On September 15, 2006, the Toronto Maple Leafs announced that Gilmour would become their player development advisor.[10] Gilmour held that position with the Leafs until August 7, 2008, when the Maple Leafs announced that Gilmour would join the Toronto Marlies, the Leafs AHL affiliate, as an assistant coach under Marlies head coach Greg Gilbert.[11]

Gilmour would remain in that position for only a few short months, as on November 17, 2008, he announced that he was leaving the Maple Leafs organization to become the head coach of the Kingston Frontenacs of the OHL.[12]

[edit]Kingston Frontenacs

220px Doug Gilmour and Djuradj Vujcic Doug Gilmour

magnify clip Doug Gilmour

Gilmour (while head coach of the Frontenacs) with a sportswriter in Oshawa.

Gilmour was named head coach of the Kingston Frontenacs on November 17, 2008, taking over a rebuilding club that had a 5–13–5 record under Larry Mavety, who had coached Gilmour with the Belleville Bulls when the Bulls were still in the OPJHL. Gilmour finished out the season with Kingston with a 13–27–5 record in their last 45 games and the team failed to make the playoffs.

In his first full season with the club in 2009–10, Gilmour helped guide the team back into the OHL playoffs, as Kingston recorded a 33–30–5 record, earning 71 points, good enough for second place in the OHL’s East Division, and fourth place in the OHL’s Eastern Conference. The Frontenacs faced the Brampton Battalion in the first round of the playoffs, which Brampton won in seven games. After the season, Gilmour signed to a five year contract extension with the Frontenacs.[13]

In 2010–11, the Frontenacs slipped under the .500 level during the regular season, going 29–30–9, earning 67 points; however, they made the playoffs. In their first round matchup against the Oshawa Generals, Kingston struggled and the Generals eliminated them in five games. At the conclusion of the season, Gilmour left the Frontenacs’ head coaching position to become the team’s General Manager, replacing good friend Larry Mavety, who became an advisor to the club. Former Maple Leafs teammate Todd Gill was selected to replace Gilmour behind the Front’s bench.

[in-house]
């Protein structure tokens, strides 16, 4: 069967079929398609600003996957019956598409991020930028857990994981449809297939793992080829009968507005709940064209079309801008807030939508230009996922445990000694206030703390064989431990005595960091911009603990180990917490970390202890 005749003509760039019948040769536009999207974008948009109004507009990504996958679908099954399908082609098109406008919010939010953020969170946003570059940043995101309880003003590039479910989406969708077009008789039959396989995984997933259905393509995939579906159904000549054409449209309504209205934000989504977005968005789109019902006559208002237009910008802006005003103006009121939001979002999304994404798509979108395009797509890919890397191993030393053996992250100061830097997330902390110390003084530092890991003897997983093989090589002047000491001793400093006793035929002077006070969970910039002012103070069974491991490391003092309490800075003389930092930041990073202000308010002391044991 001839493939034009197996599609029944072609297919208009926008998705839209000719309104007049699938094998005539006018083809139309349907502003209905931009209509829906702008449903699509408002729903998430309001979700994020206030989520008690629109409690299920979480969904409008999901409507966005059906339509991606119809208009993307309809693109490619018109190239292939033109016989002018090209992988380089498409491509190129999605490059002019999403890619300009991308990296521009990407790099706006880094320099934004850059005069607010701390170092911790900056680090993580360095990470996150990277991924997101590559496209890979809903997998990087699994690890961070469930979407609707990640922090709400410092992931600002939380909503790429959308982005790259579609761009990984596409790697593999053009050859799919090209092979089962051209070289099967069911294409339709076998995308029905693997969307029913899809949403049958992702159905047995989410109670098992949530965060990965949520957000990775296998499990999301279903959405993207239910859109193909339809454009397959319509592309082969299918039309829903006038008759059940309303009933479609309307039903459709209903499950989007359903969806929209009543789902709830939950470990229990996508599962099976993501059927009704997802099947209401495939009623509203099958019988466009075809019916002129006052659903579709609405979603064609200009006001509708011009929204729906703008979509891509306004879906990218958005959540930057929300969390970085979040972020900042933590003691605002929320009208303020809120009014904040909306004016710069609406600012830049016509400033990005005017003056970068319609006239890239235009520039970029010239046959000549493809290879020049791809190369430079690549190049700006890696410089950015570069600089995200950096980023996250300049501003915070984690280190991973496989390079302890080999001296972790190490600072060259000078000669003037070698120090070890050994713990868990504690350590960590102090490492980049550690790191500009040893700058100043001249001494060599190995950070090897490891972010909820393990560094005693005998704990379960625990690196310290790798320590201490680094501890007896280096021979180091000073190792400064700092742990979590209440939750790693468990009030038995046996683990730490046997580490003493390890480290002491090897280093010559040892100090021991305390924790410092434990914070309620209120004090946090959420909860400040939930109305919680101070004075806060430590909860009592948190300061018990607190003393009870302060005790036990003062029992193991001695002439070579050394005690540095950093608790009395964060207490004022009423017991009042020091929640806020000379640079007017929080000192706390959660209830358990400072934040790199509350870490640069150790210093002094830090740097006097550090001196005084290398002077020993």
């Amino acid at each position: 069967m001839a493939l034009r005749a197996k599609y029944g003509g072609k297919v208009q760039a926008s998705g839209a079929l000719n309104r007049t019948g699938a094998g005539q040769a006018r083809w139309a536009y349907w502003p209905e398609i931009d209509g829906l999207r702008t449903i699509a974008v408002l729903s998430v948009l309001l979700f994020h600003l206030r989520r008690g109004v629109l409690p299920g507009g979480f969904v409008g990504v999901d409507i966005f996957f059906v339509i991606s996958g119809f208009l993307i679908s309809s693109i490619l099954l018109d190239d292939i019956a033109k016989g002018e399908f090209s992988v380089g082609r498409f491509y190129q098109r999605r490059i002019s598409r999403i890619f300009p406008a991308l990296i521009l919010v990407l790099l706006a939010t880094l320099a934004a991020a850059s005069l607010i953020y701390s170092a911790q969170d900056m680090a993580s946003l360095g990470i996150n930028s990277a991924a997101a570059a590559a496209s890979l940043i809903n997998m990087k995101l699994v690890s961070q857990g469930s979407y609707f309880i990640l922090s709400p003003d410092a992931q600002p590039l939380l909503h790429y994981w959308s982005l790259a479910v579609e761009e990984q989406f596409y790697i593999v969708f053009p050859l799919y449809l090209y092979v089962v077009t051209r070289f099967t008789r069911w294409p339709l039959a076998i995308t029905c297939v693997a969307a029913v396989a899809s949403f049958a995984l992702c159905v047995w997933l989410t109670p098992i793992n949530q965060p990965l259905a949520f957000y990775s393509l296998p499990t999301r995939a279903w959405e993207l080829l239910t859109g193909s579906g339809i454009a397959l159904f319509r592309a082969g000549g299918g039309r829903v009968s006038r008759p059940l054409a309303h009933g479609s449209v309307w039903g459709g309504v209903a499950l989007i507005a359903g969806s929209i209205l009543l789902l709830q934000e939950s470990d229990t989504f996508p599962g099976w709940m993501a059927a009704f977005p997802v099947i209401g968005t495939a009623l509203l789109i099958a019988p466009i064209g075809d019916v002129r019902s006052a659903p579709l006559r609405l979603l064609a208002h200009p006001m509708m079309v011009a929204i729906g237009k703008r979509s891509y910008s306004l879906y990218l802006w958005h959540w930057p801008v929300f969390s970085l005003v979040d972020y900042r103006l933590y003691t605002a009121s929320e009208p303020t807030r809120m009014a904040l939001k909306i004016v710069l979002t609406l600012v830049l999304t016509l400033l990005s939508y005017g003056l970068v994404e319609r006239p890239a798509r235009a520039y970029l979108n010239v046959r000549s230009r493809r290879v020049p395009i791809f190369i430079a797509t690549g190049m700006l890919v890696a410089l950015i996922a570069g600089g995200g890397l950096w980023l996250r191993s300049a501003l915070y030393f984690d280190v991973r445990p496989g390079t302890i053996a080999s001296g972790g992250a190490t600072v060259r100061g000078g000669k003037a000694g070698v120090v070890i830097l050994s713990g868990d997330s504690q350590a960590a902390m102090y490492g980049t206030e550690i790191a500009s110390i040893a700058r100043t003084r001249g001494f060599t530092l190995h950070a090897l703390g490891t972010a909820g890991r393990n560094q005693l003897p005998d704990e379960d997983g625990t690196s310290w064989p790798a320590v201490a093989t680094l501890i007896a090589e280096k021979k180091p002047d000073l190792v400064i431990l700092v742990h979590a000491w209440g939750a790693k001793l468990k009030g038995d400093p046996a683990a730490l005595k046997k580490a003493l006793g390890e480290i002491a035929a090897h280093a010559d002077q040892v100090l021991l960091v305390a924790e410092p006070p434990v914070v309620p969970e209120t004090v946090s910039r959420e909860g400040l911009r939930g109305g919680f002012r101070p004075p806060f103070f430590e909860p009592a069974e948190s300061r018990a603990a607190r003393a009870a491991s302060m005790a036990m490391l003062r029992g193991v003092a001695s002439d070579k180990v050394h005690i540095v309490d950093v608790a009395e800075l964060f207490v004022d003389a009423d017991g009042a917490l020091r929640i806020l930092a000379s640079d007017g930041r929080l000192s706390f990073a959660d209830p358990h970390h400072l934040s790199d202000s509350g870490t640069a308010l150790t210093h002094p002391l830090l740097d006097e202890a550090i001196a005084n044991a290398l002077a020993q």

[edit]Personal

Gilmour has been married 3 times and has 4 children. His daughter Madison is from his first marriage to Robin Gilmour; sons Jake and Tyson from his second marriage to Amy Gilmour; and daughter Victoria with his current wife, Sonja Gilmour.[14] Tyson Gilmour is a promising young hockey player with the Don Mills Flyers organization.[15]

[edit]Awards and achievements

Medal record
Competitor for 22px Flag of Canada.svg Doug Gilmour Canada
Ice hockey
Canada Cup
Gold 1987 Canada Ice Hockey
  • 1982–83: OHL – Red Tilson Trophy (Most Outstanding Player)
  • 1982–83: OHL – Eddie Powers Memorial Trophy (Leading Scorer)
  • 1982–83: OHL – First All-Star Team
  • 1988–89: NHL – Won Stanley Cup championship with the Calgary Flames
  • 1992–93: NHL – Nominated for Hart Trophy (League MVP)
  • 1992–93: NHL – Frank J. Selke Trophy (Best Defensive Forward)
  • 1992–93: NHL – Played in All-Star Game
  • 1993–94: NHL – Played in All-Star Game
  • 2006–07: FCHL – Had division named in his honour
  • 2011 Inducted into Hockey Hall of fame